KENNEBUNKPORT, Me., June 29 — For the first time in its 39-year history, the Clam Shack has translated its menu of fried clams and lobster rolls into Russian.
“It was hard to translate, because we have no such food” in Russia or her native Belarus, said Kate Golushko, a Clam Shack employee who performed the task.
A Russian flavor has been injected into this seaside town in anticipation of a visit by President Vladimir V. Putin of Russia, who arrives Sunday for two days of talks with President Bush at the Bush family compound on Walker’s Point.
A Russian flag flies above the Clam Shack, which is supplying lobster and swordfish for the dinner the two leaders will share Sunday. Signs around town are scrawled in Cyrillic, and Russian vodka is being featured all over this tourist destination better known for seashells.
“No matter how we feel politically, it’s the chance of a lifetime,” said Holly Alwin, manager of the Arundel Wharf restaurant. “All this hubbub going around, it’s quite a thing.”
Ms. Alwin’s restaurant is serving two specialty cocktails to mark the visit: the Hootin’ Putin is a mixture of raspberry vodka, lemonade and iced tea, while the Putin Punch contains rum and fruit juice.
“I ordered one in honor of him being here,” said one resident, Mike Prevost, who enjoyed a Hootin’ Putin on the restaurant’s deck. “It can be a bit of a circus when you live in town when the whole entourage is here,” Mr. Prevost said of the Bush family and the attendant security and news media personnel, “and this is a way to lighten it up.”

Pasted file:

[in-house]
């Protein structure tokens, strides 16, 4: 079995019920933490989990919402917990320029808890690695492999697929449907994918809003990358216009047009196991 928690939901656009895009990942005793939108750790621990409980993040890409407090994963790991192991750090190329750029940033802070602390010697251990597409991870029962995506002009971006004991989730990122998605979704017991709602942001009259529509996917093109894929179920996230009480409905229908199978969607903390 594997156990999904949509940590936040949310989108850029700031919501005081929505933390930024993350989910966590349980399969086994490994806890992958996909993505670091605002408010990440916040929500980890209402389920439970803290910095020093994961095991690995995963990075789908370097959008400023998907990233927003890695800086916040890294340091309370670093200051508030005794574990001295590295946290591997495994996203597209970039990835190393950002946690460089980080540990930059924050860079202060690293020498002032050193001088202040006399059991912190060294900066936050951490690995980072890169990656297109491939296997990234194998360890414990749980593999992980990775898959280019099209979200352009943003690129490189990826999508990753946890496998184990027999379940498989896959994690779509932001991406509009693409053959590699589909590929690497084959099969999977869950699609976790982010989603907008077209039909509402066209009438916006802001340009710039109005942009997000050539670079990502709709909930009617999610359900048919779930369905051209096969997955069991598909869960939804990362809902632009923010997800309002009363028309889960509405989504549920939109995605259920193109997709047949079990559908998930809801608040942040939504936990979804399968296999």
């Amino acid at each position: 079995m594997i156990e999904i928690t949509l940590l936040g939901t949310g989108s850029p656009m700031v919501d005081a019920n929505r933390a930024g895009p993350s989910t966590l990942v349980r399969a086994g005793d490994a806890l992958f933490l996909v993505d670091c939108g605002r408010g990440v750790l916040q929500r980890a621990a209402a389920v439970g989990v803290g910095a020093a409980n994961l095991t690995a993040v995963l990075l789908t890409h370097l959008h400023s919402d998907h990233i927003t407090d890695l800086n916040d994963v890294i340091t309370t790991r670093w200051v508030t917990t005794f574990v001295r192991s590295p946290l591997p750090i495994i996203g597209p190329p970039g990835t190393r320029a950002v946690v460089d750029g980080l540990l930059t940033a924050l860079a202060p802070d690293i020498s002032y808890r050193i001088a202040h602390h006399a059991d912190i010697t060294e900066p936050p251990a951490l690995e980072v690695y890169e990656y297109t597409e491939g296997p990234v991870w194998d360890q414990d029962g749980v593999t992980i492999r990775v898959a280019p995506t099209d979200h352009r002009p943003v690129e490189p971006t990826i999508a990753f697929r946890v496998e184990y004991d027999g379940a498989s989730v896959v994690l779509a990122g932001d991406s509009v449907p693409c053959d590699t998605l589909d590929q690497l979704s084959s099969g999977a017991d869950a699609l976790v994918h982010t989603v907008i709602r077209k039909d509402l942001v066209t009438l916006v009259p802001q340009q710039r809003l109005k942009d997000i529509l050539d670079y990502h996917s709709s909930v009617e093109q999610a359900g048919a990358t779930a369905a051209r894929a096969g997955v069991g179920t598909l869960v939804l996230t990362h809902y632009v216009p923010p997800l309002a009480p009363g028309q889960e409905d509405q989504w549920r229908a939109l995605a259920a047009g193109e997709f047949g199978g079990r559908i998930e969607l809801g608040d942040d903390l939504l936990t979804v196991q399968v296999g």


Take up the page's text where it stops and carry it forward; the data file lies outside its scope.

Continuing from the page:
To be sure, black Secret Service vehicles and throngs of reporters, photographers and camera crews are hardly new here. The first President Bush vacationed and entertained world leaders at the compound, while in office and afterward. And he and his wife, Barbara, are Kennebunkport fixtures, often spotted in town or, in Mr. Bush’s case, at the Cape Arundel Golf Club or fishing off Walker’s Point.
But this is the first time that the current president has entertained a foreign leader here, and so it is the first time in years that the town has gotten this much attention. That, coupled with the frostiness that has overtaken the Bush-Putin relationship, leads some to believe that this could be Kennebunkport’s biggest political event ever.
“I’ve seen a lot of dignitaries come through here, but this is the biggest we’ve ever seen,” said Brian Bartley, owner of Bartley’s Dockside Restaurant, where the chalkboard outside reads, “Kennebunkport Is Putin on the Ritz.” A few members of Mr. Putin’s advance team came in earlier this week for lobster and blueberry pie, Mr. Bartley said.
Andrei Enikeev, 21, who works at the Clam Shack, was born in Russia and moved to Maine with his mother at age 5. Wearing on his wrist a small Russian flag he had drawn in pen, he said his kin in Russia had been calling him and his mother all week.
“Our relatives are asking if we’re excited to see him,” Mr. Enikeev said. “My mom is bugging my boss to find out if he knows where Putin’s going to be, if he’s going out to dinner anywhere.”
Some residents, however, are less than enthusiastic about summer crowds here, much less the bustle of a Bush-Putin conference. Ashley Doane, a 25-year-old Manhattanite who grew up in Kennebunkport, said that while he understood a need for tourists, it would be nice to “come home and have my town quiet.”
It is anything but quiet this weekend. Between Mr. Putin’s visit, the Fourth of July holiday, a major youth soccer tournament and a spectacularly sunny weather forecast, hotels are booked solid.
On top of that, officials expect that a demonstration planned for Sunday afternoon will draw thousands. Organizers say it will protest the war in Iraq and Russia’s control of Chechnya.
Still, many are looking for Kennebunkport to maintain a laid-back vibe, and for it to rub off on the two leaders.
“Hopefully, there will be some good results,” said Pam Chute, who has a summer home in the nearby community of Ocean Park. “If it can happen anywhere, it will happen in Maine.”